Early autumn is the ideal time to scarify, aerate and top-dress lawns with an autumn lawn food.
Turf or re-seed any bare patches in lawns – sow a quick-germinating grass seed.
Rake up fallen leaves from lawns, borders and paths, and add leaves in layers to the compost heap or make leaf mould.
Dig over all vacant areas of the vegetable plot, removing any perennial weeds and plant debris. This will help to reduce the spread of any over-wintering pest and diseases.
Wallflowers, winter pansies, forget-me-nots, primulas and other hardy spring-flowering bedding plants should now be planted into well-prepared ground or patio pots and containers.
Continue planting spring-flowering bulbs such as daffodils, tulips, hyacinths and alliums. These can all be planted in beds and borders, as well as pots and containers.
Bring all tender plants into a heated greenhouse or conservatory before the first of the winter frosts. Spray plants with a combined insecticide and fungicide to prevent any pests and diseases from over-wintering.
Lift dahlia tubers after the first frost has blackened their foliage. Once lifted, remove any soil and turn them upside down in a dry, but frost-free position for a week, then lightly dust them with yellow sulphur and bury them in pots or boxes in dry sand or compost.
Plant winter and spring-flowering heathers. Erica carnea and erica darleyensis varieties can be grown in alkaline soils, and will flower from late January until April.
Prune your climbing roses now. First remove all dead, diseased, dying and weak shoots, then prune any flowered side-shoots back by two thirds of their length, and feed with rose fertilizer at the recommended rate.
Container-grown and bare-rooted roses can now be planted. If you’re planting near or where a rose has grown before, add ‘Root Grow’ mycorrhizal fungi into the planting hole to help prevent rose replant disease.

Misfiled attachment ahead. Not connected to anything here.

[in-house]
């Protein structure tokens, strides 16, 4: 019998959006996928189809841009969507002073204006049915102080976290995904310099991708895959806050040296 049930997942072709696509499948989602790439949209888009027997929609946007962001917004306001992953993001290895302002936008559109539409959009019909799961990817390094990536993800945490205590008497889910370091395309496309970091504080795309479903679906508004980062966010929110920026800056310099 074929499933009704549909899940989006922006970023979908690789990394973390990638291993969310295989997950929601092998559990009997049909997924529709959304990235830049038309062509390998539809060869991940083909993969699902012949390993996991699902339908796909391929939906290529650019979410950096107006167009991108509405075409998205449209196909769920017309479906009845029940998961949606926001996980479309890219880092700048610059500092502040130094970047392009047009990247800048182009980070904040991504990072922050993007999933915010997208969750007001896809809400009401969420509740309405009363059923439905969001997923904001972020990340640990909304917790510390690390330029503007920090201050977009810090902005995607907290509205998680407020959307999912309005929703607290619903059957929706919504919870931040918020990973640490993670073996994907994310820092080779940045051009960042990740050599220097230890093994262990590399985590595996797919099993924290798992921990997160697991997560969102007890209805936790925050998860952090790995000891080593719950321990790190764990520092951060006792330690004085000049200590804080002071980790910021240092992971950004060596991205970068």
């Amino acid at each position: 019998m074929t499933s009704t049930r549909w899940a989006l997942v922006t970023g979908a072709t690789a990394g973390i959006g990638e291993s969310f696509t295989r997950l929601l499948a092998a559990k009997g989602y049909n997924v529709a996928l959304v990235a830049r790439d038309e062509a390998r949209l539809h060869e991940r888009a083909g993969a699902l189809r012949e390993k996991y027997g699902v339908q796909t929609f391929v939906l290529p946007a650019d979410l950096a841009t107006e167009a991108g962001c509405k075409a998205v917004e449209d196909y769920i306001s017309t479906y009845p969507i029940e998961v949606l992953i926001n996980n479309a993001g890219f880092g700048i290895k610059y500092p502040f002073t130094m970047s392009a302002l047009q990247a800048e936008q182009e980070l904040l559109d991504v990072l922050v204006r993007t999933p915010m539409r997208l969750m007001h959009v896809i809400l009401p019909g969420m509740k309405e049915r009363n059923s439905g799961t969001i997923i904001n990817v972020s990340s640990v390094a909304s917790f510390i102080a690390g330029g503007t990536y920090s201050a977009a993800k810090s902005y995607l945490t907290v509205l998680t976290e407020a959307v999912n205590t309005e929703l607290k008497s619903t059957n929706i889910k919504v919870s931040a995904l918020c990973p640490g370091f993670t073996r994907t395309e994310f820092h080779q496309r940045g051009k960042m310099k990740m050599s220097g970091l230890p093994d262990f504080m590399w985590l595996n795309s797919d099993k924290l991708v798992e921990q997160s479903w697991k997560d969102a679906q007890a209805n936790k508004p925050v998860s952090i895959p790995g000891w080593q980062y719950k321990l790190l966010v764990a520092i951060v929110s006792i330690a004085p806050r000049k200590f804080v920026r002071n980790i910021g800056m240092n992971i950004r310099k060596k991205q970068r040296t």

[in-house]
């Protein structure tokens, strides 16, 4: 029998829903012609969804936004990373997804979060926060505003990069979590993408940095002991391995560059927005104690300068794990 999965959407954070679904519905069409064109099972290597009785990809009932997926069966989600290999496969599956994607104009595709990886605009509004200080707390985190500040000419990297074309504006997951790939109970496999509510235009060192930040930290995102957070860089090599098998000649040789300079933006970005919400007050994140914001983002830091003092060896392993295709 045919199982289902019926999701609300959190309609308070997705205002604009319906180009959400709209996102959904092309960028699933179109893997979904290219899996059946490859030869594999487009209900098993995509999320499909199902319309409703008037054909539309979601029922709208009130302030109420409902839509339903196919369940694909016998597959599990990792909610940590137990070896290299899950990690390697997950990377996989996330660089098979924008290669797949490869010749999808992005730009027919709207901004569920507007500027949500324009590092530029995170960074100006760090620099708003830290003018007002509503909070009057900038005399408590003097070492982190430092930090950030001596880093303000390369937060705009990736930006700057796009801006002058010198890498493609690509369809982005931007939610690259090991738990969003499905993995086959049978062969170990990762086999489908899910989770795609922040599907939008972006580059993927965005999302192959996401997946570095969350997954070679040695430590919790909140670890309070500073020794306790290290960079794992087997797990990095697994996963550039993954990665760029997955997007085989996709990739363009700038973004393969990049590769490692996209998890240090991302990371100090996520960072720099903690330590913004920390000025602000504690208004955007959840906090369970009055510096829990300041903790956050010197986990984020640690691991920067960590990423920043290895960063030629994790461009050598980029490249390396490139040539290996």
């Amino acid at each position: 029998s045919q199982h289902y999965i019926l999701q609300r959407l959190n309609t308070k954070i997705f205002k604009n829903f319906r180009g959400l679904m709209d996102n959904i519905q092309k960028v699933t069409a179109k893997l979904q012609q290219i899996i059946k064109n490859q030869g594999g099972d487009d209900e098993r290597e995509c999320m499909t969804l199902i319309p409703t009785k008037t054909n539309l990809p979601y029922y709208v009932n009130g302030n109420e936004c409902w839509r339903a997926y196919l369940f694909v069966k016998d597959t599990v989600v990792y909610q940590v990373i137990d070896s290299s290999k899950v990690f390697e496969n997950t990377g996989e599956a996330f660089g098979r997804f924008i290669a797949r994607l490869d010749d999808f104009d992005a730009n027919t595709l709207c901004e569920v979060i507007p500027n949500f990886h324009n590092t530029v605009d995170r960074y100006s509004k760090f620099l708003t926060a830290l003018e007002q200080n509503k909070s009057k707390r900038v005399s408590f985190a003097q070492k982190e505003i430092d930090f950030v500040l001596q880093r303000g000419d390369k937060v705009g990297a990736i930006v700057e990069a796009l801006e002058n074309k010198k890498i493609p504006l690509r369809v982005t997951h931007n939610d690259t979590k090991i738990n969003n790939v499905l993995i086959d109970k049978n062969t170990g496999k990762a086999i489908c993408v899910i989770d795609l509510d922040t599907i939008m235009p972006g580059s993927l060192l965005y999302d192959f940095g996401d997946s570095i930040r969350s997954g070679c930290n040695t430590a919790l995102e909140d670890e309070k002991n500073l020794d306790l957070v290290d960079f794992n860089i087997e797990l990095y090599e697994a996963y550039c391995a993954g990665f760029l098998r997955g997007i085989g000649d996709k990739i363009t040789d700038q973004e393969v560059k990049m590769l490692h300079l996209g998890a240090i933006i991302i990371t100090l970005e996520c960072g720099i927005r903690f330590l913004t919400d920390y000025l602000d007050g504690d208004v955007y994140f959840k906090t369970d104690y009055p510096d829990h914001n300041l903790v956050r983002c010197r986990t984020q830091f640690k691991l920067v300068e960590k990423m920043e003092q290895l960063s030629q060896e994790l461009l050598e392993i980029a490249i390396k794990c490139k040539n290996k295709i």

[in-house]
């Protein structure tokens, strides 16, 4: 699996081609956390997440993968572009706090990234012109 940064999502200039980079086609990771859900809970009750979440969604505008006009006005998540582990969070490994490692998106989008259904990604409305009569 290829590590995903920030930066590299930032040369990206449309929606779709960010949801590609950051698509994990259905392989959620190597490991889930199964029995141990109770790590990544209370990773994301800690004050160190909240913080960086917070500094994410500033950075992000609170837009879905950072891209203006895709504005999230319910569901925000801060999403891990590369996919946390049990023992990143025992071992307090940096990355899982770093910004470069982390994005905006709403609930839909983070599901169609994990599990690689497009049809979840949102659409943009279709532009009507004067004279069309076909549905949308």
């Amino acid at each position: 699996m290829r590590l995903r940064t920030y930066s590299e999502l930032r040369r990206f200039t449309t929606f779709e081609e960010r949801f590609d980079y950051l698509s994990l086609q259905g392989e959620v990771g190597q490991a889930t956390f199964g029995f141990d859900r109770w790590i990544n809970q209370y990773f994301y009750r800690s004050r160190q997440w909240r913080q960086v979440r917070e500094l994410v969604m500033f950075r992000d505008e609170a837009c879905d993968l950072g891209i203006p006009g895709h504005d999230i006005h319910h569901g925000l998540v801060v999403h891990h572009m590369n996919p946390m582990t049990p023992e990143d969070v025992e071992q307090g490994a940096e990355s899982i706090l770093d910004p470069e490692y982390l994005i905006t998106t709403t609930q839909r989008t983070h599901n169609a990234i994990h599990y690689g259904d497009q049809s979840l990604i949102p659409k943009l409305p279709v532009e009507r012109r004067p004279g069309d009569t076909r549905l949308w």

Lift and divide any poorly-flowering or overcrowded herbaceous plants, and replant them in well-prepared soil with added compost and fertilizer.
Plant evergreen, flowering, coloured-stemmed and berrying shrubs for winter interest – there’s a wide range available now.
Fruit & vegetables
Harvest apples and pears as they ripen, store undamaged fruits in a cool, dark but well ventilated position. Check regularly for any signs of rot or vermin damage.
Sow over-wintering broad beans, either in situ or, in pots to over-winter in a cold frame.
Perpetual fruiting strawberries can be planted outside now for fruits early next summer, or in pots or troughs in the greenhouse for an even earlier crop.
Store potatoes in hessian or paper sacks; keep them in a dark, cool but frost-free place.
Fix grease bands around apple and pear trees to help control winter moth caterpillars, earwigs and other pests. If trees are staked, you’ll need to put a band around the stake as well.
Plant new fruit trees and bushes – bare-rooted and container-grown choices are now available, and you can choose from trees on dwarf, medium and tall growing rootstocks. For more information, ask at your local stockist or garden centre.
There’s still time to plant over-wintering onions, shallots and garlic. Once planted, they will require very little attention.
Plant new crowns of rhubarb. Spring and autumn varieties are available, and both should be planted into well-prepared soil, with some bone-meal or organic matter incorporated.
Wildlife and bird care
Regularly clean and refill all bird feeders and bird baths. Clean out any bird boxes that were used in the spring, ready for next year.
Insulate greenhouses with bubble wrap plastic from now on, and check that heaters and thermostats work properly before any long spells of cold weather. All these measures will help to reduce heating bills.
Raise all patio pots and containers onto bricks or purpose-made pot feet to prevent them from sitting in water during the winter.